Bumper-to-bumper gridlock spanning for 60 miles (100 kilometers) with vehicles moving little more than a half-mile (one kilometer) a day at one point has improved since this weekend, said Zhang Minghai, director of Zhangjiakou city's Traffic Management Bureau general office.
Some drivers have been stuck in the jam for five days, China Central Television reported Tuesday. But Zhang said he wasn't sure when the situation along the Beijing-Zhangjiakou highway would return to normal.
The traffic jam started Aug. 14 on a stretch of the highway that is frequently congested, especially after large coalfields were discovered in Inner Mongolia, Zhang said. Traffic volume has increased 40 percent every year.
Drivers stranded in the gridlock in the Inner Mongolia region and Hebei province, headed toward Beijing, passed the time sleeping, walking around, or playing cards and chess. Local villagers were doing brisk business selling instant noodles, boxed lunches and snacks, weaving between the parked trucks on bicycles.
Though there were no reports of road rage violence, drivers complained about price-gouging by villagers who were their only source of food and water. A bottle of water that normally costs 1 yuan (15 cents) was selling for 10 yuan ($1.50), while the price of a 3 yuan- (45 cent-) cup of instant noodles had more than tripled, media reports said.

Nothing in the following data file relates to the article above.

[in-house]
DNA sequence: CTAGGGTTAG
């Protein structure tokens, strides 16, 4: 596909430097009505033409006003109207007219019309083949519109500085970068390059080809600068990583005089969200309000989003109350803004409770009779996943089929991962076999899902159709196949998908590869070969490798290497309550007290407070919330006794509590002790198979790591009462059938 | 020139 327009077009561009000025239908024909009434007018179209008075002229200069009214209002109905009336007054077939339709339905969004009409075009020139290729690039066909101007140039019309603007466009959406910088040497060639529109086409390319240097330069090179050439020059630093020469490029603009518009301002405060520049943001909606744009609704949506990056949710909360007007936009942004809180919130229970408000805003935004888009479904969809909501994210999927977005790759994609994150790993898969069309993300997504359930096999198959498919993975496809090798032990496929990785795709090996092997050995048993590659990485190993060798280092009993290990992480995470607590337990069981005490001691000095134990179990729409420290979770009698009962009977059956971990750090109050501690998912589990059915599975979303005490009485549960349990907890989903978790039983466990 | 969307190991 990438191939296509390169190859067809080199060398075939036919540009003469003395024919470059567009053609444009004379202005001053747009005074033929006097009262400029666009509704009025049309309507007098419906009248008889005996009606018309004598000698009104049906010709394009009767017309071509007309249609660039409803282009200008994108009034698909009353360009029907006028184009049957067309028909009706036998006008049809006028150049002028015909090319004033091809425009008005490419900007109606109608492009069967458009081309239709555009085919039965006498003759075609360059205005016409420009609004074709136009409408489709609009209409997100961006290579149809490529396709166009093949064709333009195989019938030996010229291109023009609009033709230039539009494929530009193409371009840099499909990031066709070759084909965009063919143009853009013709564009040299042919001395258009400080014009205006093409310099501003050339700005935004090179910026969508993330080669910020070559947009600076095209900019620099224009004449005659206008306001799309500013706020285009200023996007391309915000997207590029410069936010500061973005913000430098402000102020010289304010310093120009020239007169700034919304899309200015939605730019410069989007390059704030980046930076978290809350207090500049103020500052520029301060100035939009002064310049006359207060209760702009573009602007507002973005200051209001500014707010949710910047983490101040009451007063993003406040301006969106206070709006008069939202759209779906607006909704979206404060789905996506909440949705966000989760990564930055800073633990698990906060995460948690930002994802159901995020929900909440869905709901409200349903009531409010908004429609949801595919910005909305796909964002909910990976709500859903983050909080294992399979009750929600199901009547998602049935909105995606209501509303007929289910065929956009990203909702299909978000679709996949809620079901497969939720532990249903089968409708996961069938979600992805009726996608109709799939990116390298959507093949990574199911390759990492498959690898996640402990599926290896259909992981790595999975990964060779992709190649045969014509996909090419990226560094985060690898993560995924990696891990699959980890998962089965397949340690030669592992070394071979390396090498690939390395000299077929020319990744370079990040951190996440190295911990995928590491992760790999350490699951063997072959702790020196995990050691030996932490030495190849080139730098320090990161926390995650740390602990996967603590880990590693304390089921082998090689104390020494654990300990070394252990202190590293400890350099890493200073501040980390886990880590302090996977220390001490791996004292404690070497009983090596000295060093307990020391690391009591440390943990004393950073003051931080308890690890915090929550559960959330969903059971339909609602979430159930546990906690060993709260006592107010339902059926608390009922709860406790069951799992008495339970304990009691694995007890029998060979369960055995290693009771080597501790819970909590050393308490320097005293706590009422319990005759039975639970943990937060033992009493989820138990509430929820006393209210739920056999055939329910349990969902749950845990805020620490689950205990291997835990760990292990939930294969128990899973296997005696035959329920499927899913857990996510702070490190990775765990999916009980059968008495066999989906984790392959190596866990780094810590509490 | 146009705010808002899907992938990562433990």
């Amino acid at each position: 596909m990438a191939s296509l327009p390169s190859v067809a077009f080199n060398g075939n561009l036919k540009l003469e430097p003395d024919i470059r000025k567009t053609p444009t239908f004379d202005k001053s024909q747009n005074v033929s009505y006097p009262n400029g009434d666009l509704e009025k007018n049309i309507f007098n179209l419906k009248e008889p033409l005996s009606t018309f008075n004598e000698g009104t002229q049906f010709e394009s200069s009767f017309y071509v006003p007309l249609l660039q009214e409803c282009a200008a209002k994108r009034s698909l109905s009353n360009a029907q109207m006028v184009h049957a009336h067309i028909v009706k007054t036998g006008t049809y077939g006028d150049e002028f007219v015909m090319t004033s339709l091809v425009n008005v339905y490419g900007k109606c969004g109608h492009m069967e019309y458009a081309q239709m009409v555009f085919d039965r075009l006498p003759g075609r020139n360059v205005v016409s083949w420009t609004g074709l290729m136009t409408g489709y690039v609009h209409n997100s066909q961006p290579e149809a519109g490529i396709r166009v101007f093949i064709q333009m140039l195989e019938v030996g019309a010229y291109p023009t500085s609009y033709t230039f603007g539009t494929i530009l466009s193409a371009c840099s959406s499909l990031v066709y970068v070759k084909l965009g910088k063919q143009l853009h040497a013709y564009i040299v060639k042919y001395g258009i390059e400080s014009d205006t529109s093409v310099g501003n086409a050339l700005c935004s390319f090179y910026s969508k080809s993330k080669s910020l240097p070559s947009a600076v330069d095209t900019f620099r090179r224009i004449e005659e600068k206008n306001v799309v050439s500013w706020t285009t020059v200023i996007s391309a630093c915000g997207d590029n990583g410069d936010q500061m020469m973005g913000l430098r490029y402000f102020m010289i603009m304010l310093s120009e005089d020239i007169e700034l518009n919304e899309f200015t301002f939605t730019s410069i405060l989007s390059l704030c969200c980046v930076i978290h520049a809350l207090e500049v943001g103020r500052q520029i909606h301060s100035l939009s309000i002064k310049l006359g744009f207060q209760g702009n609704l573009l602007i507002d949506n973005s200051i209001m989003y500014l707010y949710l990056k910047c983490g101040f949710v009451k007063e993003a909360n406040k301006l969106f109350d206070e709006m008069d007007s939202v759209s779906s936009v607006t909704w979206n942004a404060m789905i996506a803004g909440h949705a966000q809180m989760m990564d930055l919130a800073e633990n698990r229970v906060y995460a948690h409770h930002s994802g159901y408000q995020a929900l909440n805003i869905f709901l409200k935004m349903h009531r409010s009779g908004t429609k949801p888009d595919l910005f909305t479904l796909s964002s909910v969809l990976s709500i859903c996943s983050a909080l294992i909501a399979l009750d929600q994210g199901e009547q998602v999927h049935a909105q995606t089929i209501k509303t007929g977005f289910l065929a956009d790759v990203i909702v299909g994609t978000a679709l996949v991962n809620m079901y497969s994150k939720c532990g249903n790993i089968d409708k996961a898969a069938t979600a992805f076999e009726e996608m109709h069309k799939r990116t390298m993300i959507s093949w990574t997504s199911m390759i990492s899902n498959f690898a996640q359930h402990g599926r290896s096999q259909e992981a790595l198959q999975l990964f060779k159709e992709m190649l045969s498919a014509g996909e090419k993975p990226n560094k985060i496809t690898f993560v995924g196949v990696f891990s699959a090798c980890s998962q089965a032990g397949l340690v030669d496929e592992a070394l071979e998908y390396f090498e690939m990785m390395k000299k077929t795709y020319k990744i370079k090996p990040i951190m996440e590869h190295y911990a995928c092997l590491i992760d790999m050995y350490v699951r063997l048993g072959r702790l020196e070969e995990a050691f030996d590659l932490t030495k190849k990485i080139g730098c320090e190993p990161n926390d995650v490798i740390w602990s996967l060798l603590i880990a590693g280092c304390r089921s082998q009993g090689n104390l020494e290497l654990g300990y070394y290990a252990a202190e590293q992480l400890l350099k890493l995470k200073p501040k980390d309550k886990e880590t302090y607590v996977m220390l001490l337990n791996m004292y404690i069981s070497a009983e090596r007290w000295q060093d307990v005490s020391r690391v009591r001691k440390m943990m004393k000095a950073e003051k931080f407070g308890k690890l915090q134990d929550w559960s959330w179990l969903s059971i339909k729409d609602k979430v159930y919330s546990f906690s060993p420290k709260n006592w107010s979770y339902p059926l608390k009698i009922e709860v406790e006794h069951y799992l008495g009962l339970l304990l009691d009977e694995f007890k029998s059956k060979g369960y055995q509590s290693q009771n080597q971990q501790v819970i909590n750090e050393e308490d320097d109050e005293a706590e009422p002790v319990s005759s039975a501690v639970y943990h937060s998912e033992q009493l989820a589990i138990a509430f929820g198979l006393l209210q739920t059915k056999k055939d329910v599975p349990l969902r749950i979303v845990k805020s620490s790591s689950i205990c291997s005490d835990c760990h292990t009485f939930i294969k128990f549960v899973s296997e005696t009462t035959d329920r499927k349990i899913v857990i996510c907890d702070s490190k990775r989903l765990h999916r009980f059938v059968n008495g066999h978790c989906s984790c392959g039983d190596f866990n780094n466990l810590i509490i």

"A boxed lunch is 10 yuan ($1.50), and one box isn't enough for me," China National Radio cited a driver surnamed Lu as saying. "I'm spending up to 50 yuan (about $7.50) a day on food. It's more expensive than eating in a restaurant."
The highway construction in Beijing that is restricting inbound traffic flow and causing the jam "will not be finished until Sept. 17," Zhang said.
Authorities were trying to speed up traffic by allowing more trucks to enter Beijing, especially at night, Zhang said. They also asked trucking companies to suspend operations and advised drivers to take alternate routes.
China's roadways are increasingly overburdened as the number of private vehicles booms along with commercial truck traffic hauling materials like coal and food to cities. Traffic slowdowns because of construction and accidents are common, though a 10-day traffic jam is unusual even in China.
Associated Press researchers Zhao Liang and Yu Bing contributed to this report.